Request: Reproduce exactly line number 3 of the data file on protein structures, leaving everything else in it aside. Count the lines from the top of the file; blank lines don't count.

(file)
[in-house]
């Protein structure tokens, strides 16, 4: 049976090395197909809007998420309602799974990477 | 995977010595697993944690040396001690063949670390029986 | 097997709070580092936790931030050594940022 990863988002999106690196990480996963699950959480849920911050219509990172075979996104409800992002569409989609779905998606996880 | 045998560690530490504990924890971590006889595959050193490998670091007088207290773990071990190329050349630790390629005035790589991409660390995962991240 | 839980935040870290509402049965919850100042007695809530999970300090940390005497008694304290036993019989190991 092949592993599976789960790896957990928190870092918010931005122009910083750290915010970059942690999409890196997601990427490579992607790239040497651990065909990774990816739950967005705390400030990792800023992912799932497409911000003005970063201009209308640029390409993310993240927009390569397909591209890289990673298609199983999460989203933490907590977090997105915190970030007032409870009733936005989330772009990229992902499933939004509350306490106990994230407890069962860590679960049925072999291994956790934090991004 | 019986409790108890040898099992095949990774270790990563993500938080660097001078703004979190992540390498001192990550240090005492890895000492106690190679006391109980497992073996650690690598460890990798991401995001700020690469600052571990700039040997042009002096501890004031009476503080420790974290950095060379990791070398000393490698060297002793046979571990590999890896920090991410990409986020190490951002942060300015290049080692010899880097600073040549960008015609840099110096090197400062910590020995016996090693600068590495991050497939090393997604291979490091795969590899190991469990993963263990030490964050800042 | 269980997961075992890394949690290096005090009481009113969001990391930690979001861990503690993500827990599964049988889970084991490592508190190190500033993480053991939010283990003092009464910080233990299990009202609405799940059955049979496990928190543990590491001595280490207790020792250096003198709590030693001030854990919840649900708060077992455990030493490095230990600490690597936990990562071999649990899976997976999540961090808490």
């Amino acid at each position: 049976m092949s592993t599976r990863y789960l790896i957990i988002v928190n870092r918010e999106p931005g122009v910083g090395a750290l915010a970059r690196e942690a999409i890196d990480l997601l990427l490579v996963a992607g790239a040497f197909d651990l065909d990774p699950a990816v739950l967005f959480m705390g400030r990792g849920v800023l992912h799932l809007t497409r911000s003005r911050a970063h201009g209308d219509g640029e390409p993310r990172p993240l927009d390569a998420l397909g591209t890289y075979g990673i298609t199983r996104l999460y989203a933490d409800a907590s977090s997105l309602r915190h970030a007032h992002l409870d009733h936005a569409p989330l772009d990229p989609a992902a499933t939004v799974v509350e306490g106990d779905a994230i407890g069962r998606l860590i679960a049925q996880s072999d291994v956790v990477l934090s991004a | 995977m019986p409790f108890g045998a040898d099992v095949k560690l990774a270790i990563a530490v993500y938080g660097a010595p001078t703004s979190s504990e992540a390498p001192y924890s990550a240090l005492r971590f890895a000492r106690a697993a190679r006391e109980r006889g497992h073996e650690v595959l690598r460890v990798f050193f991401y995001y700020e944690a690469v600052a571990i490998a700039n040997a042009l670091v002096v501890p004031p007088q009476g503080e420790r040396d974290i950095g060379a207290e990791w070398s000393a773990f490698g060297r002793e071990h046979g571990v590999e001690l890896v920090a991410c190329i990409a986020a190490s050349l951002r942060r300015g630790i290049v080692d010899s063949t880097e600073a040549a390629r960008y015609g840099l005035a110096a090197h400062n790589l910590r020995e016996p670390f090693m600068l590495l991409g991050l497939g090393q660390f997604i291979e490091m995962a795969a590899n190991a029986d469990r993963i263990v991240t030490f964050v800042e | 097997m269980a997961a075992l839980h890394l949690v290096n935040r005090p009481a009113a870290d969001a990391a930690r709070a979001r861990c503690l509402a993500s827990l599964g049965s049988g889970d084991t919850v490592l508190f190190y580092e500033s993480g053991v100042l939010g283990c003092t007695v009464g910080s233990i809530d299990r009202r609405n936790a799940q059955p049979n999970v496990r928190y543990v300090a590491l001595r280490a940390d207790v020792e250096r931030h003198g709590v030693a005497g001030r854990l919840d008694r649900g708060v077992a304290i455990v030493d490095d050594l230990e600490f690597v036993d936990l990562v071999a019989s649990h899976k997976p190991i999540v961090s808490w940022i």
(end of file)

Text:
């Amino acid at each position: 049976m092949s592993t599976r990863y789960l790896i957990i988002v928190n870092r918010e999106p931005g122009v910083g090395a750290l915010a970059r690196e942690a999409i890196d990480l997601l990427l490579v996963a992607g790239a040497f197909d651990l065909d990774p699950a990816v739950l967005f959480m705390g400030r990792g849920v800023l992912h799932l809007t497409r911000s003005r911050a970063h201009g209308d219509g640029e390409p993310r990172p993240l927009d390569a998420l397909g591209t890289y075979g990673i298609t199983r996104l999460y989203a933490d409800a907590s977090s997105l309602r915190h970030a007032h992002l409870d009733h936005a569409p989330l772009d990229p989609a992902a499933t939004v799974v509350e306490g106990d779905a994230i407890g069962r998606l860590i679960a049925q996880s072999d291994v956790v990477l934090s991004a | 995977m019986p409790f108890g045998a040898d099992v095949k560690l990774a270790i990563a530490v993500y938080g660097a010595p001078t703004s979190s504990e992540a390498p001192y924890s990550a240090l005492r971590f890895a000492r106690a697993a190679r006391e109980r006889g497992h073996e650690v595959l690598r460890v990798f050193f991401y995001y700020e944690a690469v600052a571990i490998a700039n040997a042009l670091v002096v501890p004031p007088q009476g503080e420790r040396d974290i950095g060379a207290e990791w070398s000393a773990f490698g060297r002793e071990h046979g571990v590999e001690l890896v920090a991410c190329i990409a986020a190490s050349l951002r942060r300015g630790i290049v080692d010899s063949t880097e600073a040549a390629r960008y015609g840099l005035a110096a090197h400062n790589l910590r020995e016996p670390f090693m600068l590495l991409g991050l497939g090393q660390f997604i291979e490091m995962a795969a590899n190991a029986d469990r993963i263990v991240t030490f964050v800042e | 097997m269980a997961a075992l839980h890394l949690v290096n935040r005090p009481a009113a870290d969001a990391a930690r709070a979001r861990c503690l509402a993500s827990l599964g049965s049988g889970d084991t919850v490592l508190f190190y580092e500033s993480g053991v100042l939010g283990c003092t007695v009464g910080s233990i809530d299990r009202r609405n936790a799940q059955p049979n999970v496990r928190y543990v300090a590491l001595r280490a940390d207790v020792e250096r931030h003198g709590v030693a005497g001030r854990l919840d008694r649900g708060v077992a304290i455990v030493d490095d050594l230990e600490f690597v036993d936990l990562v071999a019989s649990h899976k997976p190991i999540v961090s808490w940022i």